Characterization of Aluminium Components Produced by Additive Manufacturing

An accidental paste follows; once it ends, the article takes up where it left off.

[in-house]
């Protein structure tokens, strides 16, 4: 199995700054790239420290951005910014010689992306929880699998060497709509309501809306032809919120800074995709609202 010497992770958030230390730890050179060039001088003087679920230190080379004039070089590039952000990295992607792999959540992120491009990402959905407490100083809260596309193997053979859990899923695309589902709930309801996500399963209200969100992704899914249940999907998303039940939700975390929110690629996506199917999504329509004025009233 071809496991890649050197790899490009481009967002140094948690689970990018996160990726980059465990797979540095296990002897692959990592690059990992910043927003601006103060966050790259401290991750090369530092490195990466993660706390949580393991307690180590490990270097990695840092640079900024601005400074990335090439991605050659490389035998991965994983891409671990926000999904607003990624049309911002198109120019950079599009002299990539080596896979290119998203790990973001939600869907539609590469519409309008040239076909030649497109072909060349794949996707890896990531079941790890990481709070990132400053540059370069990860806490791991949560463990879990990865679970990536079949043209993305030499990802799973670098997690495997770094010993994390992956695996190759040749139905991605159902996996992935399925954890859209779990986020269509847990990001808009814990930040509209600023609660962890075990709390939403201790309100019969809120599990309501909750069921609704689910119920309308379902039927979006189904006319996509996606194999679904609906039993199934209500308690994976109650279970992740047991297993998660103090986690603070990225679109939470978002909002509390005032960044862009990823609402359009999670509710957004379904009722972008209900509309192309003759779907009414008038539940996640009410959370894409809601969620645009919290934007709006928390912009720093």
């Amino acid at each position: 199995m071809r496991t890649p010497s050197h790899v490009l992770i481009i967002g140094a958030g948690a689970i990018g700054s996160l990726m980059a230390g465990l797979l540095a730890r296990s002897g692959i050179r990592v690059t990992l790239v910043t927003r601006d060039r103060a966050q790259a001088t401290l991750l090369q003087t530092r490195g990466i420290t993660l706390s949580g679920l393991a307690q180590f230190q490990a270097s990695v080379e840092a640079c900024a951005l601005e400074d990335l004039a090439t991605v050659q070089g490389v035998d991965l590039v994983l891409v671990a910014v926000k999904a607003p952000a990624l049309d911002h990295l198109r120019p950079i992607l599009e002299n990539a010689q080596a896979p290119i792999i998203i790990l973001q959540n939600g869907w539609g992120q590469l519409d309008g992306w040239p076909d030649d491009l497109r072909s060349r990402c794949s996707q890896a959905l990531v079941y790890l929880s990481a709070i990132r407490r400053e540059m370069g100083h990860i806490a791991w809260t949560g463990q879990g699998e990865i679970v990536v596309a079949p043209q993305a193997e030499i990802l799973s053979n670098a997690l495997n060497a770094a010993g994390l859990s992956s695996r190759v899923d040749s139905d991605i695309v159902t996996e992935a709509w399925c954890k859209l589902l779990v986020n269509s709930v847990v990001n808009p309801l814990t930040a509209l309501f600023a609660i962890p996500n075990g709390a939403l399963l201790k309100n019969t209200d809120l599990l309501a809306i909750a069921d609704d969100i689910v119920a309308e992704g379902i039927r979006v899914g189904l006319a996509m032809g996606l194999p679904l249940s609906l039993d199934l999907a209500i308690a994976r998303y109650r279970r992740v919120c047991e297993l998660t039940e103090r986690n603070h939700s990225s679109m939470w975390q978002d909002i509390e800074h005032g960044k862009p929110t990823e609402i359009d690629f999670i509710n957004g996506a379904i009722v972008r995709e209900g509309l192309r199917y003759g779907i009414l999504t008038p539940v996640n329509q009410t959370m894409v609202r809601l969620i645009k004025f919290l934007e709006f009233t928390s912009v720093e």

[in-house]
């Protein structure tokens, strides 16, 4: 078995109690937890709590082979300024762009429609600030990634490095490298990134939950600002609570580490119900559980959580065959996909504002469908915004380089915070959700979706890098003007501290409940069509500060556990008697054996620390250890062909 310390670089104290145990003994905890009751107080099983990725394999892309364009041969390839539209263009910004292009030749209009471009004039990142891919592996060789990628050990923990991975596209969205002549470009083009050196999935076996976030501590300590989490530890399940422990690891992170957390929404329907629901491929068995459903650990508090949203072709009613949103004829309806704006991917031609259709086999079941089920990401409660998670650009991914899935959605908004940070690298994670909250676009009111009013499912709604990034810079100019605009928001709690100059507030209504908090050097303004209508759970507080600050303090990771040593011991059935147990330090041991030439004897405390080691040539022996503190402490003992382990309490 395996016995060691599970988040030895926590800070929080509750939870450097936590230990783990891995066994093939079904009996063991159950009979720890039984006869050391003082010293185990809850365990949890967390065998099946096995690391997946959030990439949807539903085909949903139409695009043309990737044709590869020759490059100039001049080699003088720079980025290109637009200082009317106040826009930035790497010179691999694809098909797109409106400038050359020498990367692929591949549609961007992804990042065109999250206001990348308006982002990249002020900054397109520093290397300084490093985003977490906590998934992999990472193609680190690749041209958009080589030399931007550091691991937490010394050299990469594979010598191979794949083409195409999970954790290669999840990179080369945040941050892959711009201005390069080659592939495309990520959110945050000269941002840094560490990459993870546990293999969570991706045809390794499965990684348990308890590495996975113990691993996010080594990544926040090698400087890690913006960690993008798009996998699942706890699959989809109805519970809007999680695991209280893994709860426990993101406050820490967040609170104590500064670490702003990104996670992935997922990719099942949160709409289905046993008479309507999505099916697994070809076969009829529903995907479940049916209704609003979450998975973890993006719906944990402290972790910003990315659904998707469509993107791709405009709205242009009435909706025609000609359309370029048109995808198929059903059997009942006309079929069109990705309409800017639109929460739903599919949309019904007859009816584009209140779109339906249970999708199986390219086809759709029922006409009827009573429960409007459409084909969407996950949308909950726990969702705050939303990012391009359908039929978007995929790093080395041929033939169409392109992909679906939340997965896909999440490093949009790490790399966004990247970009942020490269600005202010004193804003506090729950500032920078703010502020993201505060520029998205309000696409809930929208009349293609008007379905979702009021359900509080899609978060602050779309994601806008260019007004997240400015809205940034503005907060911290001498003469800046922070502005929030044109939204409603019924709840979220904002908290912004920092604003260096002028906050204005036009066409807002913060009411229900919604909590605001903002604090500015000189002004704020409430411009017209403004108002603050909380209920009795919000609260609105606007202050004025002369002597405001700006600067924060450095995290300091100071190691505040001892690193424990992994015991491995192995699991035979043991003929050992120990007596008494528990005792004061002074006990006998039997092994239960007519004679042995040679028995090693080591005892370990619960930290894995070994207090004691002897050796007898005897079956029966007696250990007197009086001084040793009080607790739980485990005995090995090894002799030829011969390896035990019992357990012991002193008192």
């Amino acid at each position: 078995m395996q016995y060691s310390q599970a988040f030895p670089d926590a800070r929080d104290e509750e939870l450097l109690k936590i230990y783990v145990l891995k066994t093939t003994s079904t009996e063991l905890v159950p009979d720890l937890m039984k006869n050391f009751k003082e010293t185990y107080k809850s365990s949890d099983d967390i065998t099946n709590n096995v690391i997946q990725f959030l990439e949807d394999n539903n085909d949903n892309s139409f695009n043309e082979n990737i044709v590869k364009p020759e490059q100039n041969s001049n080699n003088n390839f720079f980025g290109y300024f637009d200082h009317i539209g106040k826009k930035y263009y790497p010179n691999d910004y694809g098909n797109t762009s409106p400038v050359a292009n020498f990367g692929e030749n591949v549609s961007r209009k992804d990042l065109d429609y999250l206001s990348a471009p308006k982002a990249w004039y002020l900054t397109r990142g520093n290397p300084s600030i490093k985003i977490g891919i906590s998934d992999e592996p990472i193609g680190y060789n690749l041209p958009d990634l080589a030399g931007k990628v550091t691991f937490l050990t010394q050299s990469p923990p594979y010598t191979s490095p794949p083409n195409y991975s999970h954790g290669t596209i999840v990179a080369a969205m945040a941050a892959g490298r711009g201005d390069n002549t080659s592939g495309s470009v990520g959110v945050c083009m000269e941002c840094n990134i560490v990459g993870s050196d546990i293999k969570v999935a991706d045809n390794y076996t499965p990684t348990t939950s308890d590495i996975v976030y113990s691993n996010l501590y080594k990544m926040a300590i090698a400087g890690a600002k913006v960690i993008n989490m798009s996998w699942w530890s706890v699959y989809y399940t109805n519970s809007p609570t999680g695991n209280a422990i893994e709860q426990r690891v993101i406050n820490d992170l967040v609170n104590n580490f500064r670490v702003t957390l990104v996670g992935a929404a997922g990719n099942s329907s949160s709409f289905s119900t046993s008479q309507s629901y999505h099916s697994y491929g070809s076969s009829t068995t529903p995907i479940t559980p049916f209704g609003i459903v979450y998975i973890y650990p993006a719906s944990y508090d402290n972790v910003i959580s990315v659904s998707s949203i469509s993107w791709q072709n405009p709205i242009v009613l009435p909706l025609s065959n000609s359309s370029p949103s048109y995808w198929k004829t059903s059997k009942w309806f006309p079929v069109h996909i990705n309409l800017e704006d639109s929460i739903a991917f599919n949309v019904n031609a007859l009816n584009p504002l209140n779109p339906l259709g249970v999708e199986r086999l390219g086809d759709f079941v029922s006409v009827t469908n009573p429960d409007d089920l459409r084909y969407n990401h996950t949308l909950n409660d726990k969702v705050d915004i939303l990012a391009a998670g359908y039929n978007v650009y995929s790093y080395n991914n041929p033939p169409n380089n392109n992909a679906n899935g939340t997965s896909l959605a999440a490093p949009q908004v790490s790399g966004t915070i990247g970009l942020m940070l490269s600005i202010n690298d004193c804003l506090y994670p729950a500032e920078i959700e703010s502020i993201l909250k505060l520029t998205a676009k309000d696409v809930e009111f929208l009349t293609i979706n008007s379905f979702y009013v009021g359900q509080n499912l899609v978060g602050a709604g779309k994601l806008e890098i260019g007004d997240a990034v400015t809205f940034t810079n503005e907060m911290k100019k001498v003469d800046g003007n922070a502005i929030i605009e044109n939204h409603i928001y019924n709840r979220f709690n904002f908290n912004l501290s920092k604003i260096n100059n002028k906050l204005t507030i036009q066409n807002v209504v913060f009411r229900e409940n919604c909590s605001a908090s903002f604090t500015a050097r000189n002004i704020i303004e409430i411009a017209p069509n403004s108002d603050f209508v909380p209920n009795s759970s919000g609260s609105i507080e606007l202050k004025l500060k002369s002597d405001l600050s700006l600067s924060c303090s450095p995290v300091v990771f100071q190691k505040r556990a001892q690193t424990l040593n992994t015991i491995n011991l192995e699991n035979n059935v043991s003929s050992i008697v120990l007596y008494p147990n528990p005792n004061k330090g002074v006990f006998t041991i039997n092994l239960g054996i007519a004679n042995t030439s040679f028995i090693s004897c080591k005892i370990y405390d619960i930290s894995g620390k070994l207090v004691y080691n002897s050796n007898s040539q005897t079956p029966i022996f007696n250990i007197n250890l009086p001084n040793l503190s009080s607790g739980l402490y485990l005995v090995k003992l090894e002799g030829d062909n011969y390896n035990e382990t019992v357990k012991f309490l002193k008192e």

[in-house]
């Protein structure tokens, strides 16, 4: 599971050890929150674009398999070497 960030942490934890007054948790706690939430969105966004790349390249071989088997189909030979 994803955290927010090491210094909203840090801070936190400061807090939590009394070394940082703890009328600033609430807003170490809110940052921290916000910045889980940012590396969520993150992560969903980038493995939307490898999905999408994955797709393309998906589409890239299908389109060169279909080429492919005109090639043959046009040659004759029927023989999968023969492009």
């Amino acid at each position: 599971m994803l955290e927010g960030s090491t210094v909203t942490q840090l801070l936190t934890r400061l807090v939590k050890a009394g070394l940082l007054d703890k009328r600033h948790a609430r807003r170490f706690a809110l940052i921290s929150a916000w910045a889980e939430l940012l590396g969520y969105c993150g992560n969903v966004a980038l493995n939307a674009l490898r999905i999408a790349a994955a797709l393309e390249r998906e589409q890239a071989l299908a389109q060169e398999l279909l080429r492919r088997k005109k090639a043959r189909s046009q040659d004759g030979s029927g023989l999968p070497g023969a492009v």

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Additive manufacturing (AM) is a new method of manufacturing that can produce physical objects directly from CAD-models. Powder Bed Fusion (PBF) technology can produce metallic parts by selectively fusing powders layer by layer. The metallurgy and properties of such materials are still unknown, but they are clearly unlike equivalent parts produced by traditional manufacturing methods. Two aluminium alloys are investigated in this thesis; an Al-10\%Si casting alloy and a 6061 wrought alloy. Both materials were received as powders and used to build a component in PBF process. Both powders and produced materials were characterized by microscopy and the mechanical properties of the materials were investigated. The results show that the powders do not consitute an explosion hazard. Apropriate specimen preparaion can resolve the microstructure of the materials, which are various porosity. The porosity is characterized and quantified. Epitaxial microsturctures are found in both materials arising from solidification during production. That result has been observed before for the AlSi alloy, but not for the 6061 alloy. Due to the much lower alloying level of 6061, the structure is likely caused by the solidification conditions rather than the chemical composition. The 6061 alloy is mechanically far weaker than the AlSi alloy in compression and tension. This is partly attributed the large amount of cracks found in the alloy.